Yom Kippur: Decisions and tears

One aspect of these days between Rosh Hashanah and Yom Kippur can be defined as a “chance for appeal.”

‘THE GATES of tears were not locked." (photo credit: Wikimedia Commons)
‘THE GATES of tears were not locked."
(photo credit: Wikimedia Commons)
Yom Kippur comes 10 days after the beginning of the year. This is the day when God effects atonement (in Hebrew, the root is KPR) for the sins of humans.
“For on this day He shall effect atonement for you to cleanse you. Before the Lord, you shall be cleansed from all your sins” (Leviticus 16, 30). This special day is the most sacred day of the year for the Jewish nation. Even those whose Judaism is not reflected in their daily lives often come on Yom Kippur to a synagogue and participate in the special prayers of the day.
In the Jewish calendar, Yom Kippur is not the first day of the year. It is the tenth day of the month of Tishrei, with the first day being Rosh Hashanah. The days between Rosh Hashanah and Yom Kippur are called Aseret Yemei Teshuva (10 Days of Repentance). On these days, we are called upon to examine our past year and give thought to our plans for the one that is just beginning. We all want to be better people and live our lives more correctly. This desire can be fulfilled if we focus and make better decisions as the new year begins.
Actually, our sages described these days as a special opportunity with a dual purpose. One aspect of these days between Rosh Hashanah and Yom Kippur can be defined as a “chance for appeal.” On Rosh Hashanah, the Day of Judgment for all people, our fate is decreed for the coming year. During the following 10 days until Yom Kippur, we are given the opportunity to decide on changes we want to make in our lives that might bring about a subsequent positive change to the decree on Yom Kippur. Introspection affects not only our deeds, but also what God bequeaths.
Another aspect of these days is expressed by the eternal words of the prophet Isaiah: “Seek the Lord when He is found, call Him when He is near. The wicked shall give up his way, and the man of iniquity his thoughts, and he shall return to the Lord, Who shall have mercy upon him, and to our God, for He will freely pardon” (Isaiah 55, 6-7).
These verses allude to the fact that there are specific times when God is closer to people, days when God is more “present.” When are these days? The answer is in the Babylonian Talmud: “These are the 10 days between Rosh Hashanah and Yom Kippur” (Tractate Rosh Hashanah, 18).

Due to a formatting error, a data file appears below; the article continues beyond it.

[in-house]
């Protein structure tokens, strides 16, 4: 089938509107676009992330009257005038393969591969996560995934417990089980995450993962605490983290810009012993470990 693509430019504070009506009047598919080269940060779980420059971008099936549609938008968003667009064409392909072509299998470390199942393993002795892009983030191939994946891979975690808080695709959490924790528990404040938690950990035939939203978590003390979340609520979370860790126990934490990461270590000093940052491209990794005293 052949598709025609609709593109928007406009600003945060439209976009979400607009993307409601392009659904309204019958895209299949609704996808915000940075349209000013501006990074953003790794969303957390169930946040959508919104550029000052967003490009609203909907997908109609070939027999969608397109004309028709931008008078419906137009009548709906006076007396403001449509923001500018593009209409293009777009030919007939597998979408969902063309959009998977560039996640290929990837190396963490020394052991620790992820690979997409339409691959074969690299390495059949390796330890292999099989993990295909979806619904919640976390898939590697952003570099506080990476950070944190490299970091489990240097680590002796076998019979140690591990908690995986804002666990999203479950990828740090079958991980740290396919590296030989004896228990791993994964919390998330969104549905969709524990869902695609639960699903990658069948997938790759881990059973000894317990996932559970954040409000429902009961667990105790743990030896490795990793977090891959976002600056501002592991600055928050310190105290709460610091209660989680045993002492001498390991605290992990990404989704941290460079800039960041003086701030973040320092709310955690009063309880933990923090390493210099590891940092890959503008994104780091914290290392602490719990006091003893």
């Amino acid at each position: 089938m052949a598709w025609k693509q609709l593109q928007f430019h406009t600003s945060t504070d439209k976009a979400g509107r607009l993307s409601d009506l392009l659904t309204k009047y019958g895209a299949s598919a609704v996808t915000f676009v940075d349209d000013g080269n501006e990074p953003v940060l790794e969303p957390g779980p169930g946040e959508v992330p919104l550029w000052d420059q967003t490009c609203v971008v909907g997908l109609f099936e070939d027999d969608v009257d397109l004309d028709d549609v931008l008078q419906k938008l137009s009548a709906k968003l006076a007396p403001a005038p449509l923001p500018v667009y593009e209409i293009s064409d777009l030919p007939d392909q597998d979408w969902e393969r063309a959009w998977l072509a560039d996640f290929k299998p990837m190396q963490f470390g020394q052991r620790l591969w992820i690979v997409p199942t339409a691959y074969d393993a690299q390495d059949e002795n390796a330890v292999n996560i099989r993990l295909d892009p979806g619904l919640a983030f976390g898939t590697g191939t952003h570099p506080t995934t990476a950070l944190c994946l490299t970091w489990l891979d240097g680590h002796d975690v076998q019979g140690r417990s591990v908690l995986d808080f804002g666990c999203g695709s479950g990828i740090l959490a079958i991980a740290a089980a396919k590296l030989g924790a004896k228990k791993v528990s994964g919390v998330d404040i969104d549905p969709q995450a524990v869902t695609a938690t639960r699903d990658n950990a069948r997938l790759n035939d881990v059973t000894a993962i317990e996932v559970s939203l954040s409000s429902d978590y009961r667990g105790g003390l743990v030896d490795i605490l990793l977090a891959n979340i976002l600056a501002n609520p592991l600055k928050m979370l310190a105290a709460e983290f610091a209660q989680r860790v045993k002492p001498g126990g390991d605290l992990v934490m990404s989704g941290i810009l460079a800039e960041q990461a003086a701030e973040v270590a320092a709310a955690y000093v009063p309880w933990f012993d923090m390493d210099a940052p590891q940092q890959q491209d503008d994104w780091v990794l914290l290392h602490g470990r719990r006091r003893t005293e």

If so, the Aseret Yemei Teshuva are not only a “chance for appeal,” they are days meant fundamentally for closeness to God. The climax of these days is Yom Kippur, on which God calls upon us to atone before Him and embark on the new year cleansed of sins.
Toward the end of Yom Kippur, we get a sense of deep purity unlike any other. The last prayer on Yom Kippur, Ne’ila, is one in which we plea, “Open the [heavenly] gate for us at this time when the gate closes, for the day is fading away.” This is seemingly the last opportunity to “take advantage” of Yom Kippur and leave it purified for the new year.
During the Ne’ila prayer, we say the following from the slihot liturgy:
“May it be Your will, You who hears the sound of weeping,
That You place our tears in Your flask permanently,
And that You rescue us from all cruel decrees,
For on You alone are our eyes fixed.”
This prayer is based on the words of the Talmud: “From the day the Temple was destroyed the gates of prayer were locked, but even though the gates of prayer were locked, the gates of tears were not locked” (Tractate Baba Metzia, 59).
Tears have power that words do not. Tears are hewn from the depths of our hearts, from that place of truth that gets covered by so many layers. Words can be said without really meaning them, out of habit or without paying attention. Tears are not shed with intent, so God “hears the sound of weeping.” Together with all the members of the Jewish people, and all of humanity, we cry from the depths of our hearts: May this new year be one of health, joy, and serenity – “For on You alone are our eyes fixed!”
The writer is rabbi of the Western Wall and  Holy Sites.